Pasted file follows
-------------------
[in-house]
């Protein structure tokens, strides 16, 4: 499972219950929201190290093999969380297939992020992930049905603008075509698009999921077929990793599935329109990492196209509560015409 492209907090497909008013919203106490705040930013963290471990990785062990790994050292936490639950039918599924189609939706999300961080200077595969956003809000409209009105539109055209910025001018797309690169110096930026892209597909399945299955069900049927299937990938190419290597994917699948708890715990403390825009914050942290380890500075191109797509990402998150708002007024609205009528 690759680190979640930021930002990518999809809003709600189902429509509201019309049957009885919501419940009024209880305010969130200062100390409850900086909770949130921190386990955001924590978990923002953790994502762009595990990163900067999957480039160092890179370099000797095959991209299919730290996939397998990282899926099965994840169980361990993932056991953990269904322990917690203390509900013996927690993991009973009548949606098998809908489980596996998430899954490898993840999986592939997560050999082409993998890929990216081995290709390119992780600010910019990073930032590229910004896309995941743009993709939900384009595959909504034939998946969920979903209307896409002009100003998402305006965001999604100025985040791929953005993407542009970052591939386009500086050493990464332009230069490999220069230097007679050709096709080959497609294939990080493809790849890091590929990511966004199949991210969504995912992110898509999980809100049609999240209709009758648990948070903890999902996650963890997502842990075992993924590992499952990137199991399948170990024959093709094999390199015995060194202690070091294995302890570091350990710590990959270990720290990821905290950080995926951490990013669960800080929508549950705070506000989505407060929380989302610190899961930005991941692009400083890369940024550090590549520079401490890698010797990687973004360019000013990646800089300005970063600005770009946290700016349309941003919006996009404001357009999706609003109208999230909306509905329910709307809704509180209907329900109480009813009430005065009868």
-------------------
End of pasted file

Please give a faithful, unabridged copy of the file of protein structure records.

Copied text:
[in-house]
């Protein structure tokens, strides 16, 4: 499972219950929201190290093999969380297939992020992930049905603008075509698009999921077929990793599935329109990492196209509560015409 492209907090497909008013919203106490705040930013963290471990990785062990790994050292936490639950039918599924189609939706999300961080200077595969956003809000409209009105539109055209910025001018797309690169110096930026892209597909399945299955069900049927299937990938190419290597994917699948708890715990403390825009914050942290380890500075191109797509990402998150708002007024609205009528 690759680190979640930021930002990518999809809003709600189902429509509201019309049957009885919501419940009024209880305010969130200062100390409850900086909770949130921190386990955001924590978990923002953790994502762009595990990163900067999957480039160092890179370099000797095959991209299919730290996939397998990282899926099965994840169980361990993932056991953990269904322990917690203390509900013996927690993991009973009548949606098998809908489980596996998430899954490898993840999986592939997560050999082409993998890929990216081995290709390119992780600010910019990073930032590229910004896309995941743009993709939900384009595959909504034939998946969920979903209307896409002009100003998402305006965001999604100025985040791929953005993407542009970052591939386009500086050493990464332009230069490999220069230097007679050709096709080959497609294939990080493809790849890091590929990511966004199949991210969504995912992110898509999980809100049609999240209709009758648990948070903890999902996650963890997502842990075992993924590992499952990137199991399948170990024959093709094999390199015995060194202690070091294995302890570091350990710590990959270990720290990821905290950080995926951490990013669960800080929508549950705070506000989505407060929380989302610190899961930005991941692009400083890369940024550090590549520079401490890698010797990687973004360019000013990646800089300005970063600005770009946290700016349309941003919006996009404001357009999706609003109208999230909306509905329910709307809704509180209907329900109480009813009430005065009868």